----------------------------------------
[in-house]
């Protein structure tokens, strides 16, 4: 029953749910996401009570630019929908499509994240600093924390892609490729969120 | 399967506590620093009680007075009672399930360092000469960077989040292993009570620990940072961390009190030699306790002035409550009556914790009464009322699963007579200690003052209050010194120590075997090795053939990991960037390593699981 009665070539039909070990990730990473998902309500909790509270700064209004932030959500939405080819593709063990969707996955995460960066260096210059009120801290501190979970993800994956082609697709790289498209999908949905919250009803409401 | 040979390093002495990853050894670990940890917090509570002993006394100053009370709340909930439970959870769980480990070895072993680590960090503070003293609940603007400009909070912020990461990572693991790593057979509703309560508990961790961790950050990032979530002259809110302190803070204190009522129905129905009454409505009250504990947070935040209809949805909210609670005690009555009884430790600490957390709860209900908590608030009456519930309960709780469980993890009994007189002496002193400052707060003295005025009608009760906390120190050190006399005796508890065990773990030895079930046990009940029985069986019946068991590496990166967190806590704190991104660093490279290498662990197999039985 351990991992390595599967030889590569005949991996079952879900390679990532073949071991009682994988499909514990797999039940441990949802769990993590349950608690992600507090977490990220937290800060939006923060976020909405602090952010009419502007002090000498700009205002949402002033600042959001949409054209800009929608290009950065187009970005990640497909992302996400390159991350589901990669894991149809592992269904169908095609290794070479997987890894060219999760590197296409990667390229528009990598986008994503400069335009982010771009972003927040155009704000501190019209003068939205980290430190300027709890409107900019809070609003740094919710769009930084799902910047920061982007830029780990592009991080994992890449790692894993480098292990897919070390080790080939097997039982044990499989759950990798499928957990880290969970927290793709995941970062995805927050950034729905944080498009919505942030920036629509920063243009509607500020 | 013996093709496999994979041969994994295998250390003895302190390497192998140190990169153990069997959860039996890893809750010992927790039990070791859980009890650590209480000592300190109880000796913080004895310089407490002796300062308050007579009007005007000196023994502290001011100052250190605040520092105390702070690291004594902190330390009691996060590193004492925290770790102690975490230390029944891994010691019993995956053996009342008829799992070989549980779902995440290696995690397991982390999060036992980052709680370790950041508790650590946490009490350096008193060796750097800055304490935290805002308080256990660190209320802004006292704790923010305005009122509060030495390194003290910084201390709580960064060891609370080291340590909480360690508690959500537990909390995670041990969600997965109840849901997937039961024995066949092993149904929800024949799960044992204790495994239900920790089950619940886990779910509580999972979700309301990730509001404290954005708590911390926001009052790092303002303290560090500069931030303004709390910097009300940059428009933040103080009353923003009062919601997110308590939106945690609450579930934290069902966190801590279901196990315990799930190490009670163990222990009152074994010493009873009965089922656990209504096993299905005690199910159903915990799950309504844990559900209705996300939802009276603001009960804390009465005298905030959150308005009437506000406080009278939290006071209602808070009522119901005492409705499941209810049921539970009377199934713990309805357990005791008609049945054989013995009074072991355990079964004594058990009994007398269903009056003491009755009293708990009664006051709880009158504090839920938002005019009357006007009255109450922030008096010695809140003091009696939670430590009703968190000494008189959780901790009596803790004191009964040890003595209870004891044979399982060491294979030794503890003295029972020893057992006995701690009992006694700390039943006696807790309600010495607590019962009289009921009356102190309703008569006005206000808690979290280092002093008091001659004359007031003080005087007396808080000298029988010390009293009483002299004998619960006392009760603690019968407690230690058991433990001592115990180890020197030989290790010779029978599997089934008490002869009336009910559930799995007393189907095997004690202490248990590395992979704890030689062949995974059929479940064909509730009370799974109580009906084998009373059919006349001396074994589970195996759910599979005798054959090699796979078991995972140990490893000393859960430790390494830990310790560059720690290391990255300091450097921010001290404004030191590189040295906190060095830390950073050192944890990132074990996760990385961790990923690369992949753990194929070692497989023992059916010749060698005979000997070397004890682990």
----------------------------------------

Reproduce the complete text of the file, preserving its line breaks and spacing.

[in-house]
């Protein structure tokens, strides 16, 4: 029953749910996401009570630019929908499509994240600093924390892609490729969120 | 399967506590620093009680007075009672399930360092000469960077989040292993009570620990940072961390009190030699306790002035409550009556914790009464009322699963007579200690003052209050010194120590075997090795053939990991960037390593699981 009665070539039909070990990730990473998902309500909790509270700064209004932030959500939405080819593709063990969707996955995460960066260096210059009120801290501190979970993800994956082609697709790289498209999908949905919250009803409401 | 040979390093002495990853050894670990940890917090509570002993006394100053009370709340909930439970959870769980480990070895072993680590960090503070003293609940603007400009909070912020990461990572693991790593057979509703309560508990961790961790950050990032979530002259809110302190803070204190009522129905129905009454409505009250504990947070935040209809949805909210609670005690009555009884430790600490957390709860209900908590608030009456519930309960709780469980993890009994007189002496002193400052707060003295005025009608009760906390120190050190006399005796508890065990773990030895079930046990009940029985069986019946068991590496990166967190806590704190991104660093490279290498662990197999039985 351990991992390595599967030889590569005949991996079952879900390679990532073949071991009682994988499909514990797999039940441990949802769990993590349950608690992600507090977490990220937290800060939006923060976020909405602090952010009419502007002090000498700009205002949402002033600042959001949409054209800009929608290009950065187009970005990640497909992302996400390159991350589901990669894991149809592992269904169908095609290794070479997987890894060219999760590197296409990667390229528009990598986008994503400069335009982010771009972003927040155009704000501190019209003068939205980290430190300027709890409107900019809070609003740094919710769009930084799902910047920061982007830029780990592009991080994992890449790692894993480098292990897919070390080790080939097997039982044990499989759950990798499928957990880290969970927290793709995941970062995805927050950034729905944080498009919505942030920036629509920063243009509607500020 | 013996093709496999994979041969994994295998250390003895302190390497192998140190990169153990069997959860039996890893809750010992927790039990070791859980009890650590209480000592300190109880000796913080004895310089407490002796300062308050007579009007005007000196023994502290001011100052250190605040520092105390702070690291004594902190330390009691996060590193004492925290770790102690975490230390029944891994010691019993995956053996009342008829799992070989549980779902995440290696995690397991982390999060036992980052709680370790950041508790650590946490009490350096008193060796750097800055304490935290805002308080256990660190209320802004006292704790923010305005009122509060030495390194003290910084201390709580960064060891609370080291340590909480360690508690959500537990909390995670041990969600997965109840849901997937039961024995066949092993149904929800024949799960044992204790495994239900920790089950619940886990779910509580999972979700309301990730509001404290954005708590911390926001009052790092303002303290560090500069931030303004709390910097009300940059428009933040103080009353923003009062919601997110308590939106945690609450579930934290069902966190801590279901196990315990799930190490009670163990222990009152074994010493009873009965089922656990209504096993299905005690199910159903915990799950309504844990559900209705996300939802009276603001009960804390009465005298905030959150308005009437506000406080009278939290006071209602808070009522119901005492409705499941209810049921539970009377199934713990309805357990005791008609049945054989013995009074072991355990079964004594058990009994007398269903009056003491009755009293708990009664006051709880009158504090839920938002005019009357006007009255109450922030008096010695809140003091009696939670430590009703968190000494008189959780901790009596803790004191009964040890003595209870004891044979399982060491294979030794503890003295029972020893057992006995701690009992006694700390039943006696807790309600010495607590019962009289009921009356102190309703008569006005206000808690979290280092002093008091001659004359007031003080005087007396808080000298029988010390009293009483002299004998619960006392009760603690019968407690230690058991433990001592115990180890020197030989290790010779029978599997089934008490002869009336009910559930799995007393189907095997004690202490248990590395992979704890030689062949995974059929479940064909509730009370799974109580009906084998009373059919006349001396074994589970195996759910599979005798054959090699796979078991995972140990490893000393859960430790390494830990310790560059720690290391990255300091450097921010001290404004030191590189040295906190060095830390950073050192944890990132074990996760990385961790990923690369992949753990194929070692497989023992059916010749060698005979000997070397004890682990």